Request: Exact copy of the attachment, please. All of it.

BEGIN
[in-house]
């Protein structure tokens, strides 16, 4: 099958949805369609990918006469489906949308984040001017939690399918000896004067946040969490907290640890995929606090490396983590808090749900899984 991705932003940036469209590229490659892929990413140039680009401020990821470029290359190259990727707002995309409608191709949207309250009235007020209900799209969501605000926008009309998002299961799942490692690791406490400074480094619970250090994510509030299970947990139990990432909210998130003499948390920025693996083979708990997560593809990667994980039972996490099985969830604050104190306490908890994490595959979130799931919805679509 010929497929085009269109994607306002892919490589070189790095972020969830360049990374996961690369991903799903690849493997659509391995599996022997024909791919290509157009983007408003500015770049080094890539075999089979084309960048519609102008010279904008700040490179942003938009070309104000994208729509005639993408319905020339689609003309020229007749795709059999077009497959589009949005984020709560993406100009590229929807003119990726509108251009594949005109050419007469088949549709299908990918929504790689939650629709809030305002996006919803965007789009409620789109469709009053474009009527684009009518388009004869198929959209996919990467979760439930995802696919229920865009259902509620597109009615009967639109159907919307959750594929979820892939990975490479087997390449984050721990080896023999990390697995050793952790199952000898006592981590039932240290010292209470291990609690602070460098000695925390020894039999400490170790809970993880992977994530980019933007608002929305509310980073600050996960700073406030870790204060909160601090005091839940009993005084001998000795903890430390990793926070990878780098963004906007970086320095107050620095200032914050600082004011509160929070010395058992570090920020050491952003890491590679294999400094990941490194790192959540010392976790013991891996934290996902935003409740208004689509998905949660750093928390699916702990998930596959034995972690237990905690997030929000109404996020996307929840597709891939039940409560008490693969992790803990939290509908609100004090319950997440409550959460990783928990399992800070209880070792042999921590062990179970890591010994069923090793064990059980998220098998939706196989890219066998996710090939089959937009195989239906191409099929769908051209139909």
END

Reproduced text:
[in-house]
């Protein structure tokens, strides 16, 4: 099958949805369609990918006469489906949308984040001017939690399918000896004067946040969490907290640890995929606090490396983590808090749900899984 991705932003940036469209590229490659892929990413140039680009401020990821470029290359190259990727707002995309409608191709949207309250009235007020209900799209969501605000926008009309998002299961799942490692690791406490400074480094619970250090994510509030299970947990139990990432909210998130003499948390920025693996083979708990997560593809990667994980039972996490099985969830604050104190306490908890994490595959979130799931919805679509 010929497929085009269109994607306002892919490589070189790095972020969830360049990374996961690369991903799903690849493997659509391995599996022997024909791919290509157009983007408003500015770049080094890539075999089979084309960048519609102008010279904008700040490179942003938009070309104000994208729509005639993408319905020339689609003309020229007749795709059999077009497959589009949005984020709560993406100009590229929807003119990726509108251009594949005109050419007469088949549709299908990918929504790689939650629709809030305002996006919803965007789009409620789109469709009053474009009527684009009518388009004869198929959209996919990467979760439930995802696919229920865009259902509620597109009615009967639109159907919307959750594929979820892939990975490479087997390449984050721990080896023999990390697995050793952790199952000898006592981590039932240290010292209470291990609690602070460098000695925390020894039999400490170790809970993880992977994530980019933007608002929305509310980073600050996960700073406030870790204060909160601090005091839940009993005084001998000795903890430390990793926070990878780098963004906007970086320095107050620095200032914050600082004011509160929070010395058992570090920020050491952003890491590679294999400094990941490194790192959540010392976790013991891996934290996902935003409740208004689509998905949660750093928390699916702990998930596959034995972690237990905690997030929000109404996020996307929840597709891939039940409560008490693969992790803990939290509908609100004090319950997440409550959460990783928990399992800070209880070792042999921590062990179970890591010994069923090793064990059980998220098998939706196989890219066998996710090939089959937009195989239906191409099929769908051209139909």